Not knowing anything about insects, I would hazard a guess that it is possible that the worm can indicate the coming winter, but exactly how is the problem. for instance, if in most cases, a good summer was followed by a bad winter, and the caterpillars coloration depended upon how well fed they were, then if bad winters followed good summers, and they turned more black the better fed they were, then finding lots of black ones might suggest a bad winter ahead.

But this is only a hypothesis. Its your job to o a preliminary test on it by photographing a bunch of these beasties this autumn, and seeing what the prediction is and what the winter actually is. IF the predictions come true for several years in a row, then we might have something going on.

Alternatively, get yourself to college and see if you can sic some biologists onto it.

Thank you, guthrie, we miss you!


On 7/26/2006 08:48:00 AM, Blogger JanieBelle waxed damned near poetic whilst opining...

Thank you, guthrie.

Hope you're enjoying your heat wave. We've been in a cool wave the last few days. It's been in the high 80's. The afternoon thunderstorms have been keeping the temperature down, I think.

I hadn't thought of the food angle. I was kind of stuck in "atmospheric conditions" mode. Thank you for opening my mind.

My Dad always says "Sometimes you have to change the premise". What he means is that when you have a problem, and all your solutions seem to come up short, sometimes you have to go back and re-examine the problem itself. Maybe what you think is the problem, isn't really the problem at all. Maybe there isn't a problem, maybe it's something different. Perhaps what you need to do is figure out what the real problem is, if any, and alter your strategy completely.

An example:

Sometime around homecoming of my Junior year in high school, I was pouting, having just broken up with boyfriend #3 for that year. I whined aloud "How come I can't find a boyfriend I can be happy with for more than two weeks?"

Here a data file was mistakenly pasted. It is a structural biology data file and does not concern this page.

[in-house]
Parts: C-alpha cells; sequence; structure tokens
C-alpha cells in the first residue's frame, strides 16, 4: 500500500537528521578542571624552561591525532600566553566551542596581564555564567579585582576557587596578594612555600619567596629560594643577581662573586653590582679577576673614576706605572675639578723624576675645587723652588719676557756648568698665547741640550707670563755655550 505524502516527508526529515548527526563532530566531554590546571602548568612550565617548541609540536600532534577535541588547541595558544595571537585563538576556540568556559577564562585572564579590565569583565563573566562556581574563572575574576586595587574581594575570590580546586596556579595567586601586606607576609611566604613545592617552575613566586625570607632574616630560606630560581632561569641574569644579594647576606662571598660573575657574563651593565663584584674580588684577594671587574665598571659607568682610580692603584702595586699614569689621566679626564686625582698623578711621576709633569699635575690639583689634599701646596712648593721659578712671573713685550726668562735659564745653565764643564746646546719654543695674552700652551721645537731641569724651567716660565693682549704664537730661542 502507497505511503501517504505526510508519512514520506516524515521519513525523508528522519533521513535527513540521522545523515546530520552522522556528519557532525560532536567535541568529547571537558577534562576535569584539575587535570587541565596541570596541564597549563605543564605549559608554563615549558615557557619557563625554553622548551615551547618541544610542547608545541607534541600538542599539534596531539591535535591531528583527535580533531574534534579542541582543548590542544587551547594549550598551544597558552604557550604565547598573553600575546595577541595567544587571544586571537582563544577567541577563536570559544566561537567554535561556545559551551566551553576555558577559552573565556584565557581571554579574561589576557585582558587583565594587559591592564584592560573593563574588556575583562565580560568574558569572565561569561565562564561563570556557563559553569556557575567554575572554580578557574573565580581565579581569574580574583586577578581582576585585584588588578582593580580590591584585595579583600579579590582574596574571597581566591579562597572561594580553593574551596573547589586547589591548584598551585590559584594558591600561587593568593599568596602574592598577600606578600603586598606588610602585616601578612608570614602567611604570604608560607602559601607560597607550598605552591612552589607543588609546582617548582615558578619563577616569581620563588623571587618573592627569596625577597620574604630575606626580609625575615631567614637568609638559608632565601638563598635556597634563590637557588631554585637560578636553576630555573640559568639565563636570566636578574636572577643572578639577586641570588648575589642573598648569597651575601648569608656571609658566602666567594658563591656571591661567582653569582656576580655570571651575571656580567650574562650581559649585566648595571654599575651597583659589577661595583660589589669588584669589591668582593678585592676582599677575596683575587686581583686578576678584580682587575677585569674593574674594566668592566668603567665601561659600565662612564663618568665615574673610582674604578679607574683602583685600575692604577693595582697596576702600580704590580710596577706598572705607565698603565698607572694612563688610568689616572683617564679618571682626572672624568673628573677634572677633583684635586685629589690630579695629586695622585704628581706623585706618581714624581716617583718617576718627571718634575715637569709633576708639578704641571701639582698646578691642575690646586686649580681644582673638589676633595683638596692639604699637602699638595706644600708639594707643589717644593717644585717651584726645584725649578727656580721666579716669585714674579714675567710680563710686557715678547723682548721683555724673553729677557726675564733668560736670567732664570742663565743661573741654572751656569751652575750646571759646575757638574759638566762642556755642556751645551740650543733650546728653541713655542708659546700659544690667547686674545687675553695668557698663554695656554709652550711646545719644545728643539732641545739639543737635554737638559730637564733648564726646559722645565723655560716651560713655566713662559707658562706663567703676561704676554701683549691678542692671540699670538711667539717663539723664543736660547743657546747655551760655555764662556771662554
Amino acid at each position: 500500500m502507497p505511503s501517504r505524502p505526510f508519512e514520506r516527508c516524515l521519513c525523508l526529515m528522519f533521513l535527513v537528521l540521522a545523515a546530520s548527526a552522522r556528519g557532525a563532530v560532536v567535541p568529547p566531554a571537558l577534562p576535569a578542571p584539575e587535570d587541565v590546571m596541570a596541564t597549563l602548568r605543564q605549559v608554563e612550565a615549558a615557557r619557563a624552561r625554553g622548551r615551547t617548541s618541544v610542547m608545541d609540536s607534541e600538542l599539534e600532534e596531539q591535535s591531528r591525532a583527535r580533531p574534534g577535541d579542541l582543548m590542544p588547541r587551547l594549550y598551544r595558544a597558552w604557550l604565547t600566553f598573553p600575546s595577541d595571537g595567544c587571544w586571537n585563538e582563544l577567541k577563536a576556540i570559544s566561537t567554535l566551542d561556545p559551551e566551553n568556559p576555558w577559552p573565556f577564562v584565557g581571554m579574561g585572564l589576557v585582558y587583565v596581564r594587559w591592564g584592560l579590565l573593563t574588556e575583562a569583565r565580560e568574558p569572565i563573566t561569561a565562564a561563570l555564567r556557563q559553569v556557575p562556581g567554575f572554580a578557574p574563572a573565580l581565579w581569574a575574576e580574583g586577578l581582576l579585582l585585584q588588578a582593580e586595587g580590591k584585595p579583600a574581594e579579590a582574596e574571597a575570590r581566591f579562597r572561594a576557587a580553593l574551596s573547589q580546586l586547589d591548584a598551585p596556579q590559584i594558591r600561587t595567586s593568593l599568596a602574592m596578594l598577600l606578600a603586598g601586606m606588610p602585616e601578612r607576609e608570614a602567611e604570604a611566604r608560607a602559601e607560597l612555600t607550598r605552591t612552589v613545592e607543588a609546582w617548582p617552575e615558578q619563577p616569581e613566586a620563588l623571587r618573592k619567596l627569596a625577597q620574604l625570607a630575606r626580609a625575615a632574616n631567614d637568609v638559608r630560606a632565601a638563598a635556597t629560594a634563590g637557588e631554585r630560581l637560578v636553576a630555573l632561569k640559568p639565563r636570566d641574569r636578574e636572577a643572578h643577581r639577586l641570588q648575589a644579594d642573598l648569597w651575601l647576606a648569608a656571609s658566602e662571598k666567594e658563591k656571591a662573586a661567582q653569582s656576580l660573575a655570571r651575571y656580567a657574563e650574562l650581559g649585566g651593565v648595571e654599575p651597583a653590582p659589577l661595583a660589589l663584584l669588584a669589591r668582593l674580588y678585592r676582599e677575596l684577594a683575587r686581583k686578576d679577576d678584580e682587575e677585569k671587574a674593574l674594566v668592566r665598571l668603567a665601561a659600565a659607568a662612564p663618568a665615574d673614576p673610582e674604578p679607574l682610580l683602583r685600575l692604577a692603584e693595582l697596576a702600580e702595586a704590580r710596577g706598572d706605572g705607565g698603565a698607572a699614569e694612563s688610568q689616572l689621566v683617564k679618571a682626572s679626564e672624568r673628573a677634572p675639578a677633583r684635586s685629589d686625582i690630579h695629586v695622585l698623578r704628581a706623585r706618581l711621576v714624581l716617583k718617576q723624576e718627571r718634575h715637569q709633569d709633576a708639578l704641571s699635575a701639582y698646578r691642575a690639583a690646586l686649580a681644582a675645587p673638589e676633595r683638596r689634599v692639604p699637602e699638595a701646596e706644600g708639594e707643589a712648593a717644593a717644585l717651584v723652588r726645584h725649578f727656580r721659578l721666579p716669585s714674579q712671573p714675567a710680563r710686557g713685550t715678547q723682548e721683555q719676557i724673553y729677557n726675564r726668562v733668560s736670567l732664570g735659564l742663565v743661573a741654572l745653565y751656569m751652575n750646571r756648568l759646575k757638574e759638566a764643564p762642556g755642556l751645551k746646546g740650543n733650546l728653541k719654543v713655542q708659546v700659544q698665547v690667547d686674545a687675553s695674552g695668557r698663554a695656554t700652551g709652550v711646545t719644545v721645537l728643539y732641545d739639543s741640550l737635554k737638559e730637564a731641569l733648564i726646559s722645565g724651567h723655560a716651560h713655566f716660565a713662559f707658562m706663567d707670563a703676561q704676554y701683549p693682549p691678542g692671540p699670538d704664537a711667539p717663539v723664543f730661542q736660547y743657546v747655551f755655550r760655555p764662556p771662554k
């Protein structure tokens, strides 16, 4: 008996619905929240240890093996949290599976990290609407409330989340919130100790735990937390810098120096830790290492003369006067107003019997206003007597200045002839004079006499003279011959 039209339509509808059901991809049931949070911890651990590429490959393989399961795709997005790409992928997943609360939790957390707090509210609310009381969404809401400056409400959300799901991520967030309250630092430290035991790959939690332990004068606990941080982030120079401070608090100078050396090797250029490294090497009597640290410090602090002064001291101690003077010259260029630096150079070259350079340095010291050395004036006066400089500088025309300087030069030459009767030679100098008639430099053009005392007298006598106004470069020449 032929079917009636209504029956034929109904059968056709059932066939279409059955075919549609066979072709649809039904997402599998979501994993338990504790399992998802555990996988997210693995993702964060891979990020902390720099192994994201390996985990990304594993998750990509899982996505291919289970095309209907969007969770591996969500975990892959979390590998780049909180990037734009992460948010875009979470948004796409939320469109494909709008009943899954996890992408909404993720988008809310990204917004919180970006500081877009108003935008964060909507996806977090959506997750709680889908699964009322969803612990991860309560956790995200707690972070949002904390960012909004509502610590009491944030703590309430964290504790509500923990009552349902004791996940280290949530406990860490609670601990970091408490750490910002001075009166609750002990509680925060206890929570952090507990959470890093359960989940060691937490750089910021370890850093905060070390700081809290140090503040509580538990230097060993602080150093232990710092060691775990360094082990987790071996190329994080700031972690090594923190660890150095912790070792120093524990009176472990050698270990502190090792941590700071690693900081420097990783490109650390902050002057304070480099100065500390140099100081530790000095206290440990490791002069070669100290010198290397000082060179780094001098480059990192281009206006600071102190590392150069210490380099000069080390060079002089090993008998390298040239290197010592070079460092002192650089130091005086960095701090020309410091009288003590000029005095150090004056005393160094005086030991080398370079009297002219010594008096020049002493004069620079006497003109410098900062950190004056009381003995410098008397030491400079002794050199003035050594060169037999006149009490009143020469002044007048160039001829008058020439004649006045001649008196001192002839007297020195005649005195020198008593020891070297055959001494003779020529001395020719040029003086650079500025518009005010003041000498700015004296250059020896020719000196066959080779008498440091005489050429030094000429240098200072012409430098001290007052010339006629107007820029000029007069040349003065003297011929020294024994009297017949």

Dad, of course, spits out "Sometimes you have to change the premise." I think now that he was thinking I might need to reconsider whether I needed a steady boyfriend at all.

I guess we all know how I was thinking about changing the premise. He was aiming at the word "boyfriend", I was aiming at the word "boy".

Anyways, this might be one of those occasions. I was stuck thinking the problem was - "how might atmospheric conditions cause the color changes". I think I need to broaden the scope of the problem. I'm taking aim at the word "atmospheric". Let's change it to "environmental".

Thanks, guthrie.

Kisses to you,


On 7/26/2006 10:11:00 AM, Anonymous Anonymous waxed damned near poetic whilst opining...

Looks like you've been doing a fair bit of re-scope a problem recently.
Environments are so important as well. Yet people seem to ignore them so much.
"Why cant I build a glass house in the mExican desert?"

(I did actually hear about this from the uncle of a Californian friend of mine. Needless to say, it all ended in tears)


On 7/26/2006 05:29:00 PM, Blogger JanieBelle waxed damned near poetic whilst opining...

guthrie said

"Looks like you've been doing a fair bit of re-scope a problem recently."

All sorts of them, actually. I'm multi-tasking to the best of my ability. I'm not really keeping my head above water, but I'm having fun drowning.




On 7/26/2006 05:30:00 PM, Blogger JanieBelle waxed damned near poetic whilst opining...

"Why cant I build a glass house in the Mexican desert?"

You could, actually. I think they call that a greenhouse, though.